Is that it? After a knock-‘em-down brawl between Henry (Lou Diamond Phillips) and Walt (Robert Taylor) at the Red Pony, Henry won't press charges if Walt will drop the Hector business. Walt agrees, aided by his very worried lawyer reminding him of his upcoming civil lawsuit.
Later, Henry approaches Jacob Nighthorse (A Martinez) and asks if he killed Malachi (Graham Greene), and he seems satisfied with the reply—and the suggestion that Malachi wrote “Hector Lives” with the rocks to make people feel safe after the vanquishing of the casino’s former head of security. Nighthorse has beefed up his security and suggests Hank do the same.
In other tête-à-têtes, Mayor Sawyer Crane (Eric Ladin) calls Nighthorse to his office, looking to gain some of the businessman’s clout—and money—for reelection. In exchange, he’ll take down Sheriff Walt Longmire. I couldn’t really tell by Nighthorse’s expression if he’s excited by the mayor’s offer or not.
Sawyer has requested that the governor temporarily remove Walt from office until the wrongful death lawsuit plays itself out—i.e., after the election in which he’s running on a strong anticorruption platform, which the sheriff’s daily “wild west” news headlines ain’t a-helping. Sawyer lets it slip to Walt that the FBI has some evidence against him but won’t gab more when Walt presses for info. Meanwhile, Tucker Baggett (Brett Rice) quizzes Donna (Ally Walker) on how long after she had been cleared by Walt, as a suspected drug dealer, did they begin dating.
Chance Gilbert is found guilty on all charges and immediately asks to speak to Walt about helping him to land a seat on Death Row, but the sheriff declines saying Chance deserves his twenty-year sentence. Later, Vic, who still suffers trauma from the beating she took at the hands of Chance, agrees to help the clan leader, saying: “I want you to die. I want to wipe you off the face of this earth so I never have to think about you again.”
So, get this, Chance admits to killing the federal census worker and directs Vic to where he stashed the gun on the compound grounds. Really, Vic?! You are contemplating going back without realizing this could be a snare? And adding insult to injury, she borrows Ferg’s (Adam Bartley) Trans-Am? Whaaat?
Sure enough, she goes … then WHACK! to side the head as Ida (Genia Michaela) gets the drop on her after Vic finds the weapon. Though it was an exciting mano a mano, I file Vic’s actions under: When Smart Characters Do Dumb Things.
In an episode where Walt proclaims, “It's done. It's not for me to interfere with the law. That kind of behavior's been getting me into trouble,” and shortly therafter, he finagles Ferg’s assistance with the caveat, “… it’s not, strictly speaking, uh, legal,” I’ve gotta ask, what is he doing? Literally, what he’s doing is breaking and entering a private residence without a warrant as a sworn officer of the law to find the evidence that Monte Ford (Stephen Louis Grush) has against him. Walt would’ve gotten caught too if Ferg hadn’t pulled Monte over for running a stop sign.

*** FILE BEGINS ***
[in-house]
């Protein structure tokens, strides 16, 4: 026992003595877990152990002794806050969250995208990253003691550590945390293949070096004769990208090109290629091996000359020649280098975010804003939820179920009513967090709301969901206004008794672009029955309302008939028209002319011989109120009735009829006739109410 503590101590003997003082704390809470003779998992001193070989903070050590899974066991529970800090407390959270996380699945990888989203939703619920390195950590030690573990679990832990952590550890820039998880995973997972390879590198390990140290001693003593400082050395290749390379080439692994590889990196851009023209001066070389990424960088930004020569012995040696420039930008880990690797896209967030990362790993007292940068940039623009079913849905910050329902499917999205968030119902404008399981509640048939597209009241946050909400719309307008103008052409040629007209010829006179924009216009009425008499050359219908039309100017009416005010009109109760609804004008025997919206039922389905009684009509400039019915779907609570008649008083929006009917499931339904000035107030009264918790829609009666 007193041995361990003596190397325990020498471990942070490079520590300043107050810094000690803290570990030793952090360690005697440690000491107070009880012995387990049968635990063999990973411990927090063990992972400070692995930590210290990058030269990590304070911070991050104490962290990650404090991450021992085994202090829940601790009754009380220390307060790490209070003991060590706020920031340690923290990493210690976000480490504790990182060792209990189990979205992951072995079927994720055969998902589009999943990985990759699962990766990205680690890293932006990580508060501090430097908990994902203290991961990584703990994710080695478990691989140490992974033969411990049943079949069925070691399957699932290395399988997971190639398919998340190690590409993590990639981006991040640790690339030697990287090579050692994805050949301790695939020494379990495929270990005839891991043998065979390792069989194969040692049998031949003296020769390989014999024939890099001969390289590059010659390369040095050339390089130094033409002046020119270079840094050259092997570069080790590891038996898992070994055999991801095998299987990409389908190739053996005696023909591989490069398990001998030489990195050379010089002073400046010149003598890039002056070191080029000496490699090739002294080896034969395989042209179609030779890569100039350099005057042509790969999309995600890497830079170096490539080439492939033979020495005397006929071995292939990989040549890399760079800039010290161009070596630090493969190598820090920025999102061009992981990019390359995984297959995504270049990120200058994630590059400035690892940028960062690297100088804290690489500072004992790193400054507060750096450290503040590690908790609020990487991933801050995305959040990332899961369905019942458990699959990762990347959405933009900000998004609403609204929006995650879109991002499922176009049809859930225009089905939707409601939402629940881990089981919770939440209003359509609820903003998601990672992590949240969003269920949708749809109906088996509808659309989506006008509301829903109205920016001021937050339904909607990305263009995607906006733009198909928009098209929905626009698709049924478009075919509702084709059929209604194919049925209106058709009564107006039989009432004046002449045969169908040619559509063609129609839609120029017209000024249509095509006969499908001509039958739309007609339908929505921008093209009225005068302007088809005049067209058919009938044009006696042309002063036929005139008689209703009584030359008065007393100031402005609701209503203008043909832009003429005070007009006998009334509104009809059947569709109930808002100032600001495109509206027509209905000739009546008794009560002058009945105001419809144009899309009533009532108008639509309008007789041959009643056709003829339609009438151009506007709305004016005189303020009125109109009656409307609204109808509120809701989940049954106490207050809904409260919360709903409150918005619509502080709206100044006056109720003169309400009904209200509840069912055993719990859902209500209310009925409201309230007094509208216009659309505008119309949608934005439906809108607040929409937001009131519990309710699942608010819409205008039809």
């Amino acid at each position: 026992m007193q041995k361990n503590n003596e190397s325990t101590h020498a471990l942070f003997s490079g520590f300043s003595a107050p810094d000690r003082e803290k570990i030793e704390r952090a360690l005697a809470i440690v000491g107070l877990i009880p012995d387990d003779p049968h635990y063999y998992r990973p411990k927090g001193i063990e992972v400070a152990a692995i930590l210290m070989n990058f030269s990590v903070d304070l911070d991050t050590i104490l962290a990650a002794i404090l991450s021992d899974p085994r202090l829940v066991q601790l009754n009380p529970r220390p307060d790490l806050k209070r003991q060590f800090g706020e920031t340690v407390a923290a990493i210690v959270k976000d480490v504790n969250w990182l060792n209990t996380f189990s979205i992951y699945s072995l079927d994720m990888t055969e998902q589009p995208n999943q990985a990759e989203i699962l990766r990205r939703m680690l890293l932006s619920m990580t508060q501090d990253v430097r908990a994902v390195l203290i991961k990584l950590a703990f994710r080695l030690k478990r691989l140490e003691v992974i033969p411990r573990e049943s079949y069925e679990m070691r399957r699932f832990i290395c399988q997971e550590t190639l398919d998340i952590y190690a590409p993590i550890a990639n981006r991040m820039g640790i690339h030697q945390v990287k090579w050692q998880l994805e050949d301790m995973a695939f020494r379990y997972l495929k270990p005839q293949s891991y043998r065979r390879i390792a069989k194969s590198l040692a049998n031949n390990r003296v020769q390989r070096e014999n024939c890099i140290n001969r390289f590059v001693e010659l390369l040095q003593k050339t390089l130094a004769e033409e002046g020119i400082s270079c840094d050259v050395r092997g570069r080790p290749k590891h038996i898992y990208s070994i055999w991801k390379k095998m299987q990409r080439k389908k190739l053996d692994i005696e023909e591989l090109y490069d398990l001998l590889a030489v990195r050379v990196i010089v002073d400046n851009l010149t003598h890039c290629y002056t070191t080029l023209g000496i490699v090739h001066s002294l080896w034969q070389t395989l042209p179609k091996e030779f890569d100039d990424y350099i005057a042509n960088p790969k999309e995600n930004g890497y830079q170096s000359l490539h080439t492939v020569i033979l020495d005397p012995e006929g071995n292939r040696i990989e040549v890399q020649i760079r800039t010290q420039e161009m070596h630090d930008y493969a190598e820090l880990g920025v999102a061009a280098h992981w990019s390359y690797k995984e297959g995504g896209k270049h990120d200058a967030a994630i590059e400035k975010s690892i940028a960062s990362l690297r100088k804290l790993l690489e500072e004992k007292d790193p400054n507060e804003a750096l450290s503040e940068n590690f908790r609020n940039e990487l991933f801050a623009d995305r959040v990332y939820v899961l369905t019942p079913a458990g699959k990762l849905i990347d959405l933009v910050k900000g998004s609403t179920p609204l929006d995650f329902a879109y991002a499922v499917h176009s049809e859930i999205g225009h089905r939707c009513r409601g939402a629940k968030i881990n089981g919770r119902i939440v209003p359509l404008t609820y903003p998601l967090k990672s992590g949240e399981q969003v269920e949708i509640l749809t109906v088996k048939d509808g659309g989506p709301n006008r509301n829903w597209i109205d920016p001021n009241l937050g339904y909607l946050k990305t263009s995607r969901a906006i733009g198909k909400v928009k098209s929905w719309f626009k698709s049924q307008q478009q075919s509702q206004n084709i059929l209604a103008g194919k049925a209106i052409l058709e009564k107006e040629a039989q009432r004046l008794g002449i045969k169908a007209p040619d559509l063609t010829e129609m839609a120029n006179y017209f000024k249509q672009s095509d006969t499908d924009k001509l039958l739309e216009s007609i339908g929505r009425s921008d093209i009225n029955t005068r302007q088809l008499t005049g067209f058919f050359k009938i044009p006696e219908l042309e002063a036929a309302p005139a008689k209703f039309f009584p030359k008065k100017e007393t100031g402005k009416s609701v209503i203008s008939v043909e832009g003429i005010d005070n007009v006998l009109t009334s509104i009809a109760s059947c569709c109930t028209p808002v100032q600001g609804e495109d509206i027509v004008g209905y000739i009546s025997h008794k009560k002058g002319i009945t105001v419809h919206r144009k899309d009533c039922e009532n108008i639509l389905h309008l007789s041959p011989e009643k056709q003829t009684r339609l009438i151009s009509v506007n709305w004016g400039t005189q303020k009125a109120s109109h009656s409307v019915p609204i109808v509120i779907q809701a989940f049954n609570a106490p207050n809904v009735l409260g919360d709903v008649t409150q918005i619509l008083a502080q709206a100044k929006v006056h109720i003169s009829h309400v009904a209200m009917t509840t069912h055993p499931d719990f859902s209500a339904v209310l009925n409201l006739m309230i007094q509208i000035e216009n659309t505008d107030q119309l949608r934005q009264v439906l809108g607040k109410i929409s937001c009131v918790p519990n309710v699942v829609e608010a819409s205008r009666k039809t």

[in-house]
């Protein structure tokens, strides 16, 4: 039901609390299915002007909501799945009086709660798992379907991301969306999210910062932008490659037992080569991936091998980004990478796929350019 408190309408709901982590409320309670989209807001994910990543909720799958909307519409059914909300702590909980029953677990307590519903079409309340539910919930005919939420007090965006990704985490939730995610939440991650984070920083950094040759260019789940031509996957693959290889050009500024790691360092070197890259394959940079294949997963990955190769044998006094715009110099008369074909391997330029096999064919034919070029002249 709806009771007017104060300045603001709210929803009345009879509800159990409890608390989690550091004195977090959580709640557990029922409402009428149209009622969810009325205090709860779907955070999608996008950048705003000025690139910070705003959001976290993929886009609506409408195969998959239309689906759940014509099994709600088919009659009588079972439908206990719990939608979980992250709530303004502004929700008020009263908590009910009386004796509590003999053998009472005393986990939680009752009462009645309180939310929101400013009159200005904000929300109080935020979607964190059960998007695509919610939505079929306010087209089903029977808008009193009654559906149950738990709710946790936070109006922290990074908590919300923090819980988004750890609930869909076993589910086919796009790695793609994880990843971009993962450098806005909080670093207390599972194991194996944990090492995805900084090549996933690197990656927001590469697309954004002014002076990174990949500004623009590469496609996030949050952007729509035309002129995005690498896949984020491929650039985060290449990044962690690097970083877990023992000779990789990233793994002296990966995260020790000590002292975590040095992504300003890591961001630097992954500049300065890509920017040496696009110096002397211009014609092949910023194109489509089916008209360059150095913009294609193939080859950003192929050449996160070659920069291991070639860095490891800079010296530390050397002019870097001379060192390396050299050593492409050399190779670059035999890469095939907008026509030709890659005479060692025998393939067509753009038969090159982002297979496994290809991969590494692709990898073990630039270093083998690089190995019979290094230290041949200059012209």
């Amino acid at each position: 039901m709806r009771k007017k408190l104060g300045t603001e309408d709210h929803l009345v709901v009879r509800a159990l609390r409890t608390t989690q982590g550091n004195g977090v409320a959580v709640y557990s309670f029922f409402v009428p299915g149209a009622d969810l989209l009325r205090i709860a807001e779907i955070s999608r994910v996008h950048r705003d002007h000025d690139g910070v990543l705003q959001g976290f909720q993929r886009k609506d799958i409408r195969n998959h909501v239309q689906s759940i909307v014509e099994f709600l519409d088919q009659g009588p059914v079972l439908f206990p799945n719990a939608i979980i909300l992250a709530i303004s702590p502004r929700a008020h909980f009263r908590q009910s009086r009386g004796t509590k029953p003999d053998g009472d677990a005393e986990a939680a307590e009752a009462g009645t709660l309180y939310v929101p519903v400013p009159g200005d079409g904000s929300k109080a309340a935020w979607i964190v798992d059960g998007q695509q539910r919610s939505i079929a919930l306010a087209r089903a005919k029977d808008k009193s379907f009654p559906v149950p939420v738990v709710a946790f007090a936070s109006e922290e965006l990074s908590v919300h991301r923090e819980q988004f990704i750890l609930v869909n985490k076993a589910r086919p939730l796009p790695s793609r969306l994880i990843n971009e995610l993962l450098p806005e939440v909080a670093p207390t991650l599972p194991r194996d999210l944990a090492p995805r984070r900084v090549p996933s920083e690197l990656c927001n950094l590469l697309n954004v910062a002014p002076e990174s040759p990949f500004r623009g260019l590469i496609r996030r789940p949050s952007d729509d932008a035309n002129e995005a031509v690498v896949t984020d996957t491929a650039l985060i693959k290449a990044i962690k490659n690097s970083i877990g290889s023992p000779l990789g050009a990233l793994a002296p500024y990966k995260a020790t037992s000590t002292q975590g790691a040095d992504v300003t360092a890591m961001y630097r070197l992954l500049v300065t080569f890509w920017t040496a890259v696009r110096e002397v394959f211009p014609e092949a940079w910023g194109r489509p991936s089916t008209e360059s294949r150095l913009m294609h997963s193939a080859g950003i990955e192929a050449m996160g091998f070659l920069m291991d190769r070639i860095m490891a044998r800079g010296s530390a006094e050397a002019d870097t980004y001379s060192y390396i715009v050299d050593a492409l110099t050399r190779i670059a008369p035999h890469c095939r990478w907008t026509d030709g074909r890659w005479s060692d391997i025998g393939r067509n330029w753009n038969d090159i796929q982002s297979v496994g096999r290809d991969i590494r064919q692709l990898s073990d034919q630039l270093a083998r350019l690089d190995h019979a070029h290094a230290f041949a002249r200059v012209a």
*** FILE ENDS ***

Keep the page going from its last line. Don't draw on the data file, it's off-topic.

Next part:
Regardless, Walt discovers some of the evidence and a whole lot more during a private meeting with Barlow’s estate lawyer, Tucker Baggett. Tucker explains he was made CEO of Connally enterprises perchance Barlow didn’t live—which he didn’t, he died the following day. The lawyer’s plan, after financially decimating the sheriff, is to build a golf course on Walt’s scenic Cheyenne property.
In another “what were you thinking” moment, Henry offers to give a ride home to a woman who claims her jacket and car keys were swiped from the Red Pony. I understand being a good Samaritan, but then he doubles down by offering to go inside her darkened house, you just know that—yes, wait for it—Malachi and his thugs are there waiting for him. The woman turns out to be Malachi’s granddaughter, and the scar-faced hood (Graham is badass with the new look) takes Henry to the Crow reservation and pins him under the unforgiving sun with stakes that belong to Nighthorse.
Cady Longmire’s (Cassidy Freeman) perpetual wide-eyes effectively close out the show’s cliffhanger as she participates in a ceremonial sweat. She’s finally accepted into the community—into the tribe. At the ritual, she begins having visions of her father’s house, empty, and she’s walking through blood on the floor. She also “sees” Henry hanging from a noose, alive and making a phone call, presumably for help. Images of her father screaming out and the box with her mother’s ashes in Walt’s otherwise empty house. Evocative imagery that will make Longmire fans wish the next season was now.
- The lovable, too funny Travis (Derek Phillips) is moving into Chrysalis to be closer to Vic. He’s immediately worried when he finds she has gotten into a scrape and has been kicked in the stomach. If you were just a shade smarter, Travis, you would be a perfect match for the deputy. It would appear that he has a right to be concerned by the sonogram Vic is fixated on.
- In other “relationship” news, Walt tells Donna that they may have met each other at the wrong time. Just when I was starting to like this sharp, complex psychologist, and now it looks like splitsville.
- Mathias’s symbolic move of smashing the Hector glass jar relieves a thankful Henry of his self-imposed burden. The Mathias character was more well-rounded in Season 5 and not just a heavy to play off. I’d love to see a two-hour film with Mathias as a lead character going through his own day.
- Walt receives a gift with no return address: Henry’s Cowboy & Indian toy figures and a message that did my mathematics enthusiast heart good, “ALWAYS REMEMBER THE ASYMPTOTE.” Math Is Fun’s definition: “a line that a curve approaches, as it heads toward infinity.” Is this a message from Henry saying that their paths will never meet, that there will always be a gap between them, even if small? Or, as my constant viewing partner suggested: it’s a warning not to cross the line? Your thoughts?